About two years ago, outfitting or upgrading your living room to give you the full HD experience from audio to video, all the way to your media consumption was quite a tall order. After all, going HD was the in-thing and was the next frontier back then. HDTVs boasting of 1080p video resolution, home theatre systems and AV receivers being able to decode HD audio were expensive and of course you had the format wars between HD DVD and Blu-ray to contend with, which is in addition to the high hardware prices and media.
Nowadays with technology progressing to bring the 3D experience from theatres to your home being all the rage along with ever sleeker and aesthetically pleasing equipment like LG's ultra-thin displays and Sony's artistic TV designs to name a few, TVs boasting Full HD resolution are dime a dozen - and cheap. If you're not exactly fussy nor seeking for the full Monty in the latest features like LED-backlit TVs and 200Hz refresh amongst others, you can pretty much get yourself a very competent 1080p resolution capable 40-inch LCD TV for about S$1000. That's certainly very decent considering that 40 and 42-inch TVs are the new sweet spot for Singapore shoppers for both size and price.
Of course it's probably not your everyday pricing, but come the quarterly consumer technology shows and other big sales throughout the year, you can pretty much be sure that's a reality. Plasma TVs boasting 1080p video resolutions are available too, but they are relatively more recent and still command a notable premium.
Next on the HD AV experience is media consumption with the most immediate and best possible experience presented by Blu-ray movies. With HD DVD long out of the competition and no longer fighting for mindshare, manufacturers need only concentrate to produce equipment to support one format. It also helps that more consumers are also adopting HDTVs, thus widening the target audience at the same time. These combined forces have pushed Blu-ray player prices from about S$1000 to bargain-basement pricing of just about S$200 for some models on special offer - that's about the price of a 1080p up-scaling DVD player just over a year ago. The Blu-ray movies themselves are also pegged to prices of what DVDs once commanded and that too helps in the overall scheme of adoption.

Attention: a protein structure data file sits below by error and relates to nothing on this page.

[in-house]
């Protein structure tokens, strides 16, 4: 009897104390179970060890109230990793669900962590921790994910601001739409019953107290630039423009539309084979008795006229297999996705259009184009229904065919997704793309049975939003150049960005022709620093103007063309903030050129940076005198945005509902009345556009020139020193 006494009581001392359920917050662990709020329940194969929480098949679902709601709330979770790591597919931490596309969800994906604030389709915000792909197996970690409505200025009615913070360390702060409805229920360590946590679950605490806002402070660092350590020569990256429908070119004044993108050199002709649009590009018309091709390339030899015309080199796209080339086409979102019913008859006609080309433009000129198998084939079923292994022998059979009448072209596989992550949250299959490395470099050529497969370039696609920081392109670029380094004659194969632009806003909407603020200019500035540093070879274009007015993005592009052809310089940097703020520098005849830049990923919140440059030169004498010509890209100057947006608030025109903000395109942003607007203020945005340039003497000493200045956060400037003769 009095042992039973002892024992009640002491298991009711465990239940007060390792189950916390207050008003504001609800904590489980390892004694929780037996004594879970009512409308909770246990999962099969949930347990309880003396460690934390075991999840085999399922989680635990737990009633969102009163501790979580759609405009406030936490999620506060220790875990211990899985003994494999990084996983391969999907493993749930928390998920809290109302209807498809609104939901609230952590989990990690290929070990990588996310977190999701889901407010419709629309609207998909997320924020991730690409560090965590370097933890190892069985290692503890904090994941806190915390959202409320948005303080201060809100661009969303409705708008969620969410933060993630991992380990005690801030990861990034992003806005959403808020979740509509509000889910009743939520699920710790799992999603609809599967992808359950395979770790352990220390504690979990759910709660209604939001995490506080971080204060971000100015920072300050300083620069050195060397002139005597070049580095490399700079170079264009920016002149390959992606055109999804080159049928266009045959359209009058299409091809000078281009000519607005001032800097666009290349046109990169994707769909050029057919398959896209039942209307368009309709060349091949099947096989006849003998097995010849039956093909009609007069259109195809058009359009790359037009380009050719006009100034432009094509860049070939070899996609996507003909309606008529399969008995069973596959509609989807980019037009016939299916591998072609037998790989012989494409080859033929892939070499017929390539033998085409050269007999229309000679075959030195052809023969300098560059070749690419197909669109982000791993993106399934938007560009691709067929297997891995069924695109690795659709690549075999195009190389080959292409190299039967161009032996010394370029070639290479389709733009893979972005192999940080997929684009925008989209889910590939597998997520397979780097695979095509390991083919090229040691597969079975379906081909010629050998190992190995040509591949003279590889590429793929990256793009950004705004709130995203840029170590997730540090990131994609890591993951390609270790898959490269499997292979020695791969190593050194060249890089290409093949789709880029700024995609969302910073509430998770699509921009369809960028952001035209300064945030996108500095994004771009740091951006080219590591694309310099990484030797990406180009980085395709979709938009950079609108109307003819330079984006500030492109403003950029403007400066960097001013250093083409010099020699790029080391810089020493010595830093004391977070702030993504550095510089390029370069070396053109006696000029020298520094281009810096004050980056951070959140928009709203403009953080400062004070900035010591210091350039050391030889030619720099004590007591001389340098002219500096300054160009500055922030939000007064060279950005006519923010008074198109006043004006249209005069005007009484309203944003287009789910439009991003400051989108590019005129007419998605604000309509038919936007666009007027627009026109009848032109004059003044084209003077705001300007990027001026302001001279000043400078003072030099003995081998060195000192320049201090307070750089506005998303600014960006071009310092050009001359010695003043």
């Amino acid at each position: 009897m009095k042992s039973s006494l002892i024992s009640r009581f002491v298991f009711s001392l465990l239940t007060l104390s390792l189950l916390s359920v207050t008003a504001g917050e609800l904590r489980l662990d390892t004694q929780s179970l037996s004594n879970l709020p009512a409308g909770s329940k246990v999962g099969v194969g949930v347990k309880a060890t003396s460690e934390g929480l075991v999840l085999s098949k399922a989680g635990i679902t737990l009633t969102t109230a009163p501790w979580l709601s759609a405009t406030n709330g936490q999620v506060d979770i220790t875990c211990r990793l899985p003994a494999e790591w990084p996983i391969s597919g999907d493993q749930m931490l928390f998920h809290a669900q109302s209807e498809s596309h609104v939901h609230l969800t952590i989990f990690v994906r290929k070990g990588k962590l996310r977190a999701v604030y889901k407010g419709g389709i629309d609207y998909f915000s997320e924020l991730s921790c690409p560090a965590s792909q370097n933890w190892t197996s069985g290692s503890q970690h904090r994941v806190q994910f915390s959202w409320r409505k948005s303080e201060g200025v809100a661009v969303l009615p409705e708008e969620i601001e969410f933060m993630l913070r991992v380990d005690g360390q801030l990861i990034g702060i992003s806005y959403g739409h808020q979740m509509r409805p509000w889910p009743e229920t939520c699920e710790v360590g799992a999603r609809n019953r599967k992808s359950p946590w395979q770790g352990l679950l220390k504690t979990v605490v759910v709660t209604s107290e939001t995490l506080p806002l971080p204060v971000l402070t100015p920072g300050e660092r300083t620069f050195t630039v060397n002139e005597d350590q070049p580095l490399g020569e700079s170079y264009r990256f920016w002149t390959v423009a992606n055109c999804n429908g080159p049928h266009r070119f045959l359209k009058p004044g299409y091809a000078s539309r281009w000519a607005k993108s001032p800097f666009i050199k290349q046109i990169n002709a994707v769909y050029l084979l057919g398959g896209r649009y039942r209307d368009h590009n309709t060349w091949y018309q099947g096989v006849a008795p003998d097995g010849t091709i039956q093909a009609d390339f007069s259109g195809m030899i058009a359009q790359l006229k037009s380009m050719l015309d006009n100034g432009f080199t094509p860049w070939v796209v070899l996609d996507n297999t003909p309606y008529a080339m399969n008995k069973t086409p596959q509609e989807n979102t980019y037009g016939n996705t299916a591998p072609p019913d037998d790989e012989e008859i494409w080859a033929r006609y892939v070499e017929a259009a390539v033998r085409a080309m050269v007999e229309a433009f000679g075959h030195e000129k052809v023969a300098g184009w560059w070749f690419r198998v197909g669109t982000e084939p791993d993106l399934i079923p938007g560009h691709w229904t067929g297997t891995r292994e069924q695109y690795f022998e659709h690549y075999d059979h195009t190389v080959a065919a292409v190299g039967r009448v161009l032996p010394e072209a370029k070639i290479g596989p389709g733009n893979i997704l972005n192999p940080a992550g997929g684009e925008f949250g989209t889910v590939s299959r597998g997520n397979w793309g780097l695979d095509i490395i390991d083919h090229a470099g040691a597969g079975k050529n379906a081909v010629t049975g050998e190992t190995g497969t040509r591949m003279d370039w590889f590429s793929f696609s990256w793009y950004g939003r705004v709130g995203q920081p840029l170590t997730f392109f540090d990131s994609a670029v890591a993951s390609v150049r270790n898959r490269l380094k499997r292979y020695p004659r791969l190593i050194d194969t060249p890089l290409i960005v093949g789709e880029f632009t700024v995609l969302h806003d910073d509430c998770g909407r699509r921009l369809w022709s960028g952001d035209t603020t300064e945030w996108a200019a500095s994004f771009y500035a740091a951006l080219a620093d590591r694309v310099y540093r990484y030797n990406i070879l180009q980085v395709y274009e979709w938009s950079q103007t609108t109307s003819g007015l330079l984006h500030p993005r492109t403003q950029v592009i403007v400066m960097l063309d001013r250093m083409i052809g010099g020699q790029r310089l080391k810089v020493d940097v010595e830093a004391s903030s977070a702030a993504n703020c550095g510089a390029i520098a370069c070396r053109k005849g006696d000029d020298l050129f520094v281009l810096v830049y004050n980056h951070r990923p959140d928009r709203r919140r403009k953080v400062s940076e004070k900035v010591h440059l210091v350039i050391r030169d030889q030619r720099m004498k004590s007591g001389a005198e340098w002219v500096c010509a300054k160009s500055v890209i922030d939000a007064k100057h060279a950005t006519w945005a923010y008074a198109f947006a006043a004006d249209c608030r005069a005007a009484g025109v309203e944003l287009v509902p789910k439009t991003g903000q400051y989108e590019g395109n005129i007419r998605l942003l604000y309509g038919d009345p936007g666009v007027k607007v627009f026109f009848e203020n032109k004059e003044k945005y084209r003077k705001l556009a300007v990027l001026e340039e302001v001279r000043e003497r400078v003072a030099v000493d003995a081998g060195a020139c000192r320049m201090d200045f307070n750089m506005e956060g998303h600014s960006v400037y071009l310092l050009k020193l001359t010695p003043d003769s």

Finally, you no longer need to invest in top home theatre packages and AV receivers to support HD audio decoding/processing of uncompressed multi-channel PCM, Dolby TrueHD and DTS-HD Master Audio standards. These days the decoding of these high fidelity audio tracks found on Blu-ray movies is easily tackled by most new entry-level AV Receivers and mid-range compact home theatre systems.
All-in-all, today, you can outfit your living room for the full HD experience at well under S$2000 which includes a 40-inch HDTV, HD audio capable home theatre system and Blu-ray player (if your HTS isn't equipped with one). That's almost a third of the over $5000 price tag that an early adopter would have had to invest in early 2008 for the same experience. We're not comparing the merits or demerits in waiting for a technology to go mainstream, but rather, we're highlighting to you today that you can have a pretty satisfying HD home theatre experience quite affordably.
The next big leap for the living room is 3D. Whether that will be met with enthusiasm by the mass market remains to be seen, but what's for sure is that it will eventually have its place in the living room thanks to its unique experience. The bigger factor would be the kind of 3D TV content available and if consumers can gel along with those 3D glasses. Till that happens, now's the time for bargain hunters to go shopping as TV vendors clear existing models for the newer 3D capable versions. Happy shopping!
Vijay Anand / Editor of HardwareZone.com
A pioneering contributor of HardwareZone.com since its inception in 1998, his keen interest in DIY computing has helped establish standards for testing, reporting, layout and styling of online articles. As the Editor of the site since 2005, he oversees all content production with the editorial team and the several contributors who power the portal and maintain the popular forums.
- Why Day One and journaling is my other 20x app
- A month on the wrist: The Apple Watch through the eyes of a mechanical watch lover
- Making productivity apps work: 5 things I’ve learned using OmniFocus and GTD
- My 20x app: OmniFocus on iOS
- ‘When Marnie was There’ might be the last film Studio Ghibli makes, and that makes me sad